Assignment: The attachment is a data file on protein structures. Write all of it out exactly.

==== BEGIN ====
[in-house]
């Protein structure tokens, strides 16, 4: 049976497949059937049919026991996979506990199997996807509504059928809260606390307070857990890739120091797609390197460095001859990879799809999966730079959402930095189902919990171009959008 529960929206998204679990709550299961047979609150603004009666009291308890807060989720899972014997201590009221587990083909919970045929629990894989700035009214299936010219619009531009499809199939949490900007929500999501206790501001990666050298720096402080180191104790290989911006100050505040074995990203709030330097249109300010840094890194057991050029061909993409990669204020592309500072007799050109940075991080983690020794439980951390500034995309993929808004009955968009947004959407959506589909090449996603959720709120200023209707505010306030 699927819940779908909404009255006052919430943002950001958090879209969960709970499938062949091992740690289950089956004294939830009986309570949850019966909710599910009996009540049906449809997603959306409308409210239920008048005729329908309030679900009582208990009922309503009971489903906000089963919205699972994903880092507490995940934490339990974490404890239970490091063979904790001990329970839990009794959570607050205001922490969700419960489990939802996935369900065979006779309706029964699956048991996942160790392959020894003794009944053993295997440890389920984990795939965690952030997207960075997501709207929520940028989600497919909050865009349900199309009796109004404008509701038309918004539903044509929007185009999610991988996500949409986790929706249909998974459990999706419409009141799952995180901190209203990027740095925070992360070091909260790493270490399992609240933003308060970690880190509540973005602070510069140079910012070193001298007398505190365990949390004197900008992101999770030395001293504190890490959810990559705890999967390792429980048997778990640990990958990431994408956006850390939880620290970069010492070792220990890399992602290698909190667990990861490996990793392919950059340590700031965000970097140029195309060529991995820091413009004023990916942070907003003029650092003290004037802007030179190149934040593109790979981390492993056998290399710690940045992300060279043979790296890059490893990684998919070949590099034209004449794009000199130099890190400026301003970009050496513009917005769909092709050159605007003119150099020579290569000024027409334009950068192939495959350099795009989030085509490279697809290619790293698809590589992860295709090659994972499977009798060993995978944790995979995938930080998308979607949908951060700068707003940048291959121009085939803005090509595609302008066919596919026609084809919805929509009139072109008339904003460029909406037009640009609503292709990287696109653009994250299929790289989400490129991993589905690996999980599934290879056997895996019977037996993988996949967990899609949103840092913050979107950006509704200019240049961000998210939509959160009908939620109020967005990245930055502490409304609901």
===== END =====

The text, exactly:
[in-house]
């Protein structure tokens, strides 16, 4: 049976497949059937049919026991996979506990199997996807509504059928809260606390307070857990890739120091797609390197460095001859990879799809999966730079959402930095189902919990171009959008 529960929206998204679990709550299961047979609150603004009666009291308890807060989720899972014997201590009221587990083909919970045929629990894989700035009214299936010219619009531009499809199939949490900007929500999501206790501001990666050298720096402080180191104790290989911006100050505040074995990203709030330097249109300010840094890194057991050029061909993409990669204020592309500072007799050109940075991080983690020794439980951390500034995309993929808004009955968009947004959407959506589909090449996603959720709120200023209707505010306030 699927819940779908909404009255006052919430943002950001958090879209969960709970499938062949091992740690289950089956004294939830009986309570949850019966909710599910009996009540049906449809997603959306409308409210239920008048005729329908309030679900009582208990009922309503009971489903906000089963919205699972994903880092507490995940934490339990974490404890239970490091063979904790001990329970839990009794959570607050205001922490969700419960489990939802996935369900065979006779309706029964699956048991996942160790392959020894003794009944053993295997440890389920984990795939965690952030997207960075997501709207929520940028989600497919909050865009349900199309009796109004404008509701038309918004539903044509929007185009999610991988996500949409986790929706249909998974459990999706419409009141799952995180901190209203990027740095925070992360070091909260790493270490399992609240933003308060970690880190509540973005602070510069140079910012070193001298007398505190365990949390004197900008992101999770030395001293504190890490959810990559705890999967390792429980048997778990640990990958990431994408956006850390939880620290970069010492070792220990890399992602290698909190667990990861490996990793392919950059340590700031965000970097140029195309060529991995820091413009004023990916942070907003003029650092003290004037802007030179190149934040593109790979981390492993056998290399710690940045992300060279043979790296890059490893990684998919070949590099034209004449794009000199130099890190400026301003970009050496513009917005769909092709050159605007003119150099020579290569000024027409334009950068192939495959350099795009989030085509490279697809290619790293698809590589992860295709090659994972499977009798060993995978944790995979995938930080998308979607949908951060700068707003940048291959121009085939803005090509595609302008066919596919026609084809919805929509009139072109008339904003460029909406037009640009609503292709990287696109653009994250299929790289989400490129991993589905690996999980599934290879056997895996019977037996993988996949967990899609949103840092913050979107950006509704200019240049961000998210939509959160009908939620109020967005990245930055502490409304609901």